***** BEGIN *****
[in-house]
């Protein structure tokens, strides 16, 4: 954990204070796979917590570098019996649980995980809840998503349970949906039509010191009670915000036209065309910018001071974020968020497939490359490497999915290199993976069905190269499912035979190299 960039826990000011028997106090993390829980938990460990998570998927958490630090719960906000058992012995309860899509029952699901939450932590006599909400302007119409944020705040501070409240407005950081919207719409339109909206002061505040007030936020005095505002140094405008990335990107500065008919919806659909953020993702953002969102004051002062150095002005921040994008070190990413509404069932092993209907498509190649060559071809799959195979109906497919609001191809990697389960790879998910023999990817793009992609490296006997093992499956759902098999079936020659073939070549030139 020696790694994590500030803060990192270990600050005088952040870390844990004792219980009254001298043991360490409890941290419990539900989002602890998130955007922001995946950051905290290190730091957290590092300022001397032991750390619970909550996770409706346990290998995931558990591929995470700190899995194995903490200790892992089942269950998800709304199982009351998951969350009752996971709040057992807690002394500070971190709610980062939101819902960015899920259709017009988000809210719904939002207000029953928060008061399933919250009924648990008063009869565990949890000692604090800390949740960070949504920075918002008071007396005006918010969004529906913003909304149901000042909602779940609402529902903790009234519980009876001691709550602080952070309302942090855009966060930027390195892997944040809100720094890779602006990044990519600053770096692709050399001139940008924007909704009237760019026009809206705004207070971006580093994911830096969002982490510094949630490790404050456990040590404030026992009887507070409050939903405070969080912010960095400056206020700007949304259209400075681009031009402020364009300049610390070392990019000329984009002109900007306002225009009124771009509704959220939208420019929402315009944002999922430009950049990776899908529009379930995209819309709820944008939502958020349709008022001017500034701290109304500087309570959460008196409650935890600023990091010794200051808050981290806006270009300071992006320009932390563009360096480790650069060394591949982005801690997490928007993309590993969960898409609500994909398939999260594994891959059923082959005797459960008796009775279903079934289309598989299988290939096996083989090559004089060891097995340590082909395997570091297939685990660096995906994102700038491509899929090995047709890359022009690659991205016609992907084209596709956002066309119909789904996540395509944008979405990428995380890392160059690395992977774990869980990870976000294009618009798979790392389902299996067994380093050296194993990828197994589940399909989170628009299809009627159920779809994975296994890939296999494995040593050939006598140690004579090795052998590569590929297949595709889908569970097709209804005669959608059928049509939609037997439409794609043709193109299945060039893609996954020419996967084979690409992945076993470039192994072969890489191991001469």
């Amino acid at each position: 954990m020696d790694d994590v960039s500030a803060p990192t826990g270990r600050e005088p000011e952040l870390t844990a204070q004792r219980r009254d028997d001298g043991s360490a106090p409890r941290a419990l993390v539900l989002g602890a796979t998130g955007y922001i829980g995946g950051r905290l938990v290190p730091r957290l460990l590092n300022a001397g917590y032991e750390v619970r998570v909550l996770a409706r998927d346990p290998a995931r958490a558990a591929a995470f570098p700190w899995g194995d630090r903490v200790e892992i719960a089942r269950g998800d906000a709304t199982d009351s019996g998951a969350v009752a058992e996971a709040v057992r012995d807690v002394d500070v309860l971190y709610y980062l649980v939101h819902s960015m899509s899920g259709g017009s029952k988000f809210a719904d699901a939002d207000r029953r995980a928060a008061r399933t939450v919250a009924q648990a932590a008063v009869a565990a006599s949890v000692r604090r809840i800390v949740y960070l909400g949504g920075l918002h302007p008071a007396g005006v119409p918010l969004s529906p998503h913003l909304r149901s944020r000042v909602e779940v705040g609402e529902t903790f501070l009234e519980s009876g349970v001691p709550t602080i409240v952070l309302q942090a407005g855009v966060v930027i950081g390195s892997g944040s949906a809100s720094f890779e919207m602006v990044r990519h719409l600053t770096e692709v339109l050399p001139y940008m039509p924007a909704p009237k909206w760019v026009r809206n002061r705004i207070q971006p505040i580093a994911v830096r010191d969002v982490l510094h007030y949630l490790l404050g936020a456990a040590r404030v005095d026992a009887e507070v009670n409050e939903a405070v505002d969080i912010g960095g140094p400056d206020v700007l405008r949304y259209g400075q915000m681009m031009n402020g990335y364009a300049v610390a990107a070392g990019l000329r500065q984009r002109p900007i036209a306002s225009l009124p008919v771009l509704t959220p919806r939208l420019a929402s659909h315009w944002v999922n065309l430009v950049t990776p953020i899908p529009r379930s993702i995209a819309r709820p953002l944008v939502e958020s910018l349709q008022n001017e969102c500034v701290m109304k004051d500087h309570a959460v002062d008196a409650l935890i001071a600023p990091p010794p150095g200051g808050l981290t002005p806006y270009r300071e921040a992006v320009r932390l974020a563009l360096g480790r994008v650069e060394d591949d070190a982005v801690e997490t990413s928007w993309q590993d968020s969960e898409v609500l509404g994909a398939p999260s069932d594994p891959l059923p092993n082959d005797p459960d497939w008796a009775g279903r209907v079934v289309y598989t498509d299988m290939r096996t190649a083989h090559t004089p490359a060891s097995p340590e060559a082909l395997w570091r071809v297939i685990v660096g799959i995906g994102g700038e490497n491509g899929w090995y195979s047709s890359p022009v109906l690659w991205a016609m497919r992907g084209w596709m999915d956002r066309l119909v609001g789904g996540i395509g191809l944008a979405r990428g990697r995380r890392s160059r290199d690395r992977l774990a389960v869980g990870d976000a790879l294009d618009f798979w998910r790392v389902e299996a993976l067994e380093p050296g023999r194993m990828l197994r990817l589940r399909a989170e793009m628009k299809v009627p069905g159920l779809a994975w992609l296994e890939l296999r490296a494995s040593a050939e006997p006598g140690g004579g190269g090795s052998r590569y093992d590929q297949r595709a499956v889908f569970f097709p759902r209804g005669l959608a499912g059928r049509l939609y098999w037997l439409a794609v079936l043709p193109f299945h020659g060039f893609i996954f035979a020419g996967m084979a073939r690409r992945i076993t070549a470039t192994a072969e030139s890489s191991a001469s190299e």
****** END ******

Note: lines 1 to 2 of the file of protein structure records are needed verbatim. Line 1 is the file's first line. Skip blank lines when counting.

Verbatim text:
[in-house]
């Protein structure tokens, strides 16, 4: 954990204070796979917590570098019996649980995980809840998503349970949906039509010191009670915000036209065309910018001071974020968020497939490359490497999915290199993976069905190269499912035979190299 960039826990000011028997106090993390829980938990460990998570998927958490630090719960906000058992012995309860899509029952699901939450932590006599909400302007119409944020705040501070409240407005950081919207719409339109909206002061505040007030936020005095505002140094405008990335990107500065008919919806659909953020993702953002969102004051002062150095002005921040994008070190990413509404069932092993209907498509190649060559071809799959195979109906497919609001191809990697389960790879998910023999990817793009992609490296006997093992499956759902098999079936020659073939070549030139 020696790694994590500030803060990192270990600050005088952040870390844990004792219980009254001298043991360490409890941290419990539900989002602890998130955007922001995946950051905290290190730091957290590092300022001397032991750390619970909550996770409706346990290998995931558990591929995470700190899995194995903490200790892992089942269950998800709304199982009351998951969350009752996971709040057992807690002394500070971190709610980062939101819902960015899920259709017009988000809210719904939002207000029953928060008061399933919250009924648990008063009869565990949890000692604090800390949740960070949504920075918002008071007396005006918010969004529906913003909304149901000042909602779940609402529902903790009234519980009876001691709550602080952070309302942090855009966060930027390195892997944040809100720094890779602006990044990519600053770096692709050399001139940008924007909704009237760019026009809206705004207070971006580093994911830096969002982490510094949630490790404050456990040590404030026992009887507070409050939903405070969080912010960095400056206020700007949304259209400075681009031009402020364009300049610390070392990019000329984009002109900007306002225009009124771009509704959220939208420019929402315009944002999922430009950049990776899908529009379930995209819309709820944008939502958020349709008022001017500034701290109304500087309570959460008196409650935890600023990091010794200051808050981290806006270009300071992006320009932390563009360096480790650069060394591949982005801690997490928007993309590993969960898409609500994909398939999260594994891959059923082959005797459960008796009775279903079934289309598989299988290939096996083989090559004089060891097995340590082909395997570091297939685990660096995906994102700038491509899929090995047709890359022009690659991205016609992907084209596709956002066309119909789904996540395509944008979405990428995380890392160059690395992977774990869980990870976000294009618009798979790392389902299996067994380093050296194993990828197994589940399909989170628009299809009627159920779809994975296994890939296999494995040593050939006598140690004579090795052998590569590929297949595709889908569970097709209804005669959608059928049509939609037997439409794609043709193109299945060039893609996954020419996967084979690409992945076993470039192994072969890489191991001469």